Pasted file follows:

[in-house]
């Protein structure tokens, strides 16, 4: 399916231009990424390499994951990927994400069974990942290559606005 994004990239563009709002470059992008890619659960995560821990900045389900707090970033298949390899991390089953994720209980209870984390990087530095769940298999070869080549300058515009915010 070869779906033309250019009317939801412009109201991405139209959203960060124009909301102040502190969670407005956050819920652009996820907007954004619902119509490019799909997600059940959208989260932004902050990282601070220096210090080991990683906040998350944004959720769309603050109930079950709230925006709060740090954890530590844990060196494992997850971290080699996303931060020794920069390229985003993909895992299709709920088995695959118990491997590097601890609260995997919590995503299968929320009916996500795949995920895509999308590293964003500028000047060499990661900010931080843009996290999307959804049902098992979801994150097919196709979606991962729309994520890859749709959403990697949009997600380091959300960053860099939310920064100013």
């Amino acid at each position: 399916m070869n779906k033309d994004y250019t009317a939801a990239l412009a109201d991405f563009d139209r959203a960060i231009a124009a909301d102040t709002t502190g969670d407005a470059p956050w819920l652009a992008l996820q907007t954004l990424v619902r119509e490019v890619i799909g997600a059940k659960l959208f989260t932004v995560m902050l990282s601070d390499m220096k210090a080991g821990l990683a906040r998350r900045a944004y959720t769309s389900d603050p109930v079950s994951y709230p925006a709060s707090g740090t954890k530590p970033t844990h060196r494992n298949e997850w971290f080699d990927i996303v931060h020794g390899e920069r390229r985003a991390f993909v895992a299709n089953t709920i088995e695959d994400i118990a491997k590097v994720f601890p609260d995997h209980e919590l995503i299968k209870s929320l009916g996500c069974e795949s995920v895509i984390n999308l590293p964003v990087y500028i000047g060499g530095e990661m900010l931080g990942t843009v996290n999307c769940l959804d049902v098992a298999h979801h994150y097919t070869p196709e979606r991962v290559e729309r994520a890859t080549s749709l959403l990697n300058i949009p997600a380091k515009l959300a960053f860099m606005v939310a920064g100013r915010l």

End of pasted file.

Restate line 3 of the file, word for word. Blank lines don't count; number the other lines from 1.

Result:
């Amino acid at each position: 399916m070869n779906k033309d994004y250019t009317a939801a990239l412009a109201d991405f563009d139209r959203a960060i231009a124009a909301d102040t709002t502190g969670d407005a470059p956050w819920l652009a992008l996820q907007t954004l990424v619902r119509e490019v890619i799909g997600a059940k659960l959208f989260t932004v995560m902050l990282s601070d390499m220096k210090a080991g821990l990683a906040r998350r900045a944004y959720t769309s389900d603050p109930v079950s994951y709230p925006a709060s707090g740090t954890k530590p970033t844990h060196r494992n298949e997850w971290f080699d990927i996303v931060h020794g390899e920069r390229r985003a991390f993909v895992a299709n089953t709920i088995e695959d994400i118990a491997k590097v994720f601890p609260d995997h209980e919590l995503i299968k209870s929320l009916g996500c069974e795949s995920v895509i984390n999308l590293p964003v990087y500028i000047g060499g530095e990661m900010l931080g990942t843009v996290n999307c769940l959804d049902v098992a298999h979801h994150y097919t070869p196709e979606r991962v290559e729309r994520a890859t080549s749709l959403l990697n300058i949009p997600a380091k515009l959300a960053f860099m606005v939310a920064g100013r915010l």